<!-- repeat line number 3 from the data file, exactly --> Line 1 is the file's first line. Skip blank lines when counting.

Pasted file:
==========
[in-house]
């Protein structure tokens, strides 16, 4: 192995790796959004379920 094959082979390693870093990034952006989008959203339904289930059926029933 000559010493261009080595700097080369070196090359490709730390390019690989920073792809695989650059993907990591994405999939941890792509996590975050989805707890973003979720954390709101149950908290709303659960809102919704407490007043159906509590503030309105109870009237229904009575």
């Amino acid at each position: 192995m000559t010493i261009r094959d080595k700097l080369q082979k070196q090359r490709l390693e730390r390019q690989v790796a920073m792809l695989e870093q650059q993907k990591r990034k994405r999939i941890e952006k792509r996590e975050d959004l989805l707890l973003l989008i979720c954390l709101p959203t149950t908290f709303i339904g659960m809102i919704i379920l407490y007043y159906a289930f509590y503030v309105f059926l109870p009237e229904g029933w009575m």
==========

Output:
């Amino acid at each position: 192995m000559t010493i261009r094959d080595k700097l080369q082979k070196q090359r490709l390693e730390r390019q690989v790796a920073m792809l695989e870093q650059q993907k990591r990034k994405r999939i941890e952006k792509r996590e975050d959004l989805l707890l973003l989008i979720c954390l709101p959203t149950t908290f709303i339904g659960m809102i919704i379920l407490y007043y159906a289930f509590y503030v309105f059926l109870p009237e229904g029933w009575m």